From the I Couldn’t Make This Up dept. comes this true story today . . . But first, some background info to set it up.
A few years ago, I bought a secondhand 2013 Jeep Patriot from the Honda dealer in St. Jérôme, Quebec. It only had 56,000 kilometres on it. The Honda dealer put new all-season (summer) tires on it, and talked me into buying winter tires on separate rims.
All good. I had the vehicle serviced at the Honda garage until last September when I had the winter tires installed and was informed that it needed a lot of routine maintenance along with a brake change and some other work. So, hoping to save some money, I took the Jeep to the local Canadian Tire auto centre in St. Jérôme, where the service was excellent and I saved a fair bit of cash. To make it even sweeter, they gave me 24 months to pay the bill ($2,300) interest-free using one of their credit cards, along with $200 worth of Canadian Tire money.
They won me over. I decided they would do all the future work on the Jeep. And I sang the garage’s praises to colleagues and friends.
This past spring after the virus lockdown was lifted, I took it back there to have the tires changed again, and they did a brake-cleaning job at the same time.
And then today happened.
I figured I would have the winter tires put on early because of the potential of a second coronavirus wave putting us all in lockdown mode again. I had made an appointment by phone, wrestled with the tires to get them into the Jeep and arrived at the garage in time for my appointment.
They took the Jeep in, and about 20 minutes later informed me that they wouldn’t put the winter tires on.
No, not because it’s too early — lots of people didn’t even remove their winter tires last spring when everyone was confined.
The problem, a service counter guy told me, is that the winter tires and rims are too big for the vehicle.
Say what, I asked him, explaining I’ve used them for three winters so far and that a qualified garage had installed them. Like, what do I know about tires? I trusted the garage that sold them to me.
No matter, he said. That Canadian Tire auto centre won’t install tires that are more than 3 percent larger than what the automaker recommends, and my tires are 5 percent larger, he claimed.
I pleaded with him. I’m the customer. Please, just put them on. I mean, their garage service reps never mentioned they were too big to me before, and they had removed them last year when they did all the major work on the vehicle and put them back on.
He shrugged. He didn’t care. He wouldn’t allow them to install the tires now.
I asked him if they might cause any problems for the Jeep.
He answered: They could damage the transmission or drive train, he said, oblivious to the fact that if they actually did cause damage, Canadian Tire would have repaired it and made more money from me — which I didn’t mention to him.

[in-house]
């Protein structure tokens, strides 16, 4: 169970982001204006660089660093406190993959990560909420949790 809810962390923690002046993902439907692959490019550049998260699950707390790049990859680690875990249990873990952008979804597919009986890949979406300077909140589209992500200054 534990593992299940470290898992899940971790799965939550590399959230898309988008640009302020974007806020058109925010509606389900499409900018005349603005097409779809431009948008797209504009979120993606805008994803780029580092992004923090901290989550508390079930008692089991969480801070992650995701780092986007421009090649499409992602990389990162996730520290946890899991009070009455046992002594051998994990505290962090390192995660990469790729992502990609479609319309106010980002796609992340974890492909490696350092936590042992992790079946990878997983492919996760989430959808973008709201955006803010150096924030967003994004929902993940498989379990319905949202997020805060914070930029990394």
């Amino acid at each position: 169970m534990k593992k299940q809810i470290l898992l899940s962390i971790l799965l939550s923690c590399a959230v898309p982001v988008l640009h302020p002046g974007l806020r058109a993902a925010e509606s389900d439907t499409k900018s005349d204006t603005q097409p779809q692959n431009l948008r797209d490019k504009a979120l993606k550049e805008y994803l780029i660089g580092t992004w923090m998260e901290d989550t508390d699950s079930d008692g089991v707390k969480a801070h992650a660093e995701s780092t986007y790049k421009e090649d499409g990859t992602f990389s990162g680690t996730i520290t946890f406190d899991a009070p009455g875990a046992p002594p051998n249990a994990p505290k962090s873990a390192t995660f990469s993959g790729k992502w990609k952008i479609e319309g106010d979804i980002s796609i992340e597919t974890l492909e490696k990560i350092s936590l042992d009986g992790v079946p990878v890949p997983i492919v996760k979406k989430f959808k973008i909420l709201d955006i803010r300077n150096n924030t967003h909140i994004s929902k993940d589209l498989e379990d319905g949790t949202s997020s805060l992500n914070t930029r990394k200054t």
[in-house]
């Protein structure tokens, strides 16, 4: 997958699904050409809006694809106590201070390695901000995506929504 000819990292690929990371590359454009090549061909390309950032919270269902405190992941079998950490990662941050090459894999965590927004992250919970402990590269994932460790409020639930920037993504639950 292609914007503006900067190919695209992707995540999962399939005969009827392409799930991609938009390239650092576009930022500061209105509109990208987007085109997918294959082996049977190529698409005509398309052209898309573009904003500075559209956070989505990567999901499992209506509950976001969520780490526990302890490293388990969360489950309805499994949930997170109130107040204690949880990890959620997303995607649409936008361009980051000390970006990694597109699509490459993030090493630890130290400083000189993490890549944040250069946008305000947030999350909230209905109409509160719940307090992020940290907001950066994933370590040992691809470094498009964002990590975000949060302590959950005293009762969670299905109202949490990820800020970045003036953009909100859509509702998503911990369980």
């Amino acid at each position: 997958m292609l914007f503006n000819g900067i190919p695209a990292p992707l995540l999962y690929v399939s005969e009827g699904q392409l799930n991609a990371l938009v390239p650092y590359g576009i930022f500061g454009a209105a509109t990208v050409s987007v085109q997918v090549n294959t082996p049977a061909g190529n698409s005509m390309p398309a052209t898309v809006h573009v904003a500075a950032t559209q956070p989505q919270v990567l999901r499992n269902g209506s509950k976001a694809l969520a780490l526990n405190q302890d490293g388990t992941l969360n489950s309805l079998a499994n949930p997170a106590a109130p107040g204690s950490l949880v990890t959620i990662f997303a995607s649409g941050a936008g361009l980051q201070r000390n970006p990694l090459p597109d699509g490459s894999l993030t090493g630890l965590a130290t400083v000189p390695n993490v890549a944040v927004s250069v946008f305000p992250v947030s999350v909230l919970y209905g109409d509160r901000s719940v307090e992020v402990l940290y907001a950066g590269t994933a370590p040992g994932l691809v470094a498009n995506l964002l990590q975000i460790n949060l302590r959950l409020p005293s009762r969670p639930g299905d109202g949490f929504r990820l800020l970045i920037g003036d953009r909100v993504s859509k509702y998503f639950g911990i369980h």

I told him the store — not just the garage — would lose my business and that of my partner, and that I would complain to management.
He was not kind. He wouldn’t budge. And he practically threw me out of the place.
So, I immediately took the Jeep to the Honda dealer, and they changed the tires for me. The service rep there, a former mechanic now working behind the counter, told me there was no problem with those tires on the Jeep. Yes, they are a little bigger than the summer tires, but that’s typical for this kind of vehicle in the winter, when you want more clearance from the snow. It’s a truck, after all. People put much larger tires on those vehicles.
And I haven’t had any transmission or drive train issues with it since I bought it.
When I got home, I contacted Canadian Tire’s head office in Toronto and filed a complaint. The woman on the other end of the phone said she had never heard such a thing, and that she would pass the complaint on to the owner of the outlet in St. Jérôme. She agreed that it seemed odd they had never mentioned the tire issue to me in previous visits.
Regardless of whether the store contacts me to discuss this or not, I won’t be going back. I won’t be buying the generator I was eyeing in the store today — something I’ve been planning to purchase for quite a while given I live in a remote area and the power goes out fairly often here.
And I won’t be buying a snowblower there, or anything else. They lost thousands of dollars in potential sales to me and my partner today over two percentage points in tire size, and they got a bad one-star review on google to boot.
I’m not entirely sure there wasn’t something else at play in my encounter with this particular service rep. He wasn’t nice to me, and he upset me. I felt like he was on some sort of power trip or worse.
I dunno. Maybe he was just having a bad day.
But he left me sad and disappointed.
I’ll get over it, of course. Honda will service the Jeep going forward, and for any major work, I’ll take it to the Jeep dealer.
It might cost me a little more, but the service reps at both of those garages are more professional. And that’s worth paying a little extra for, I figure.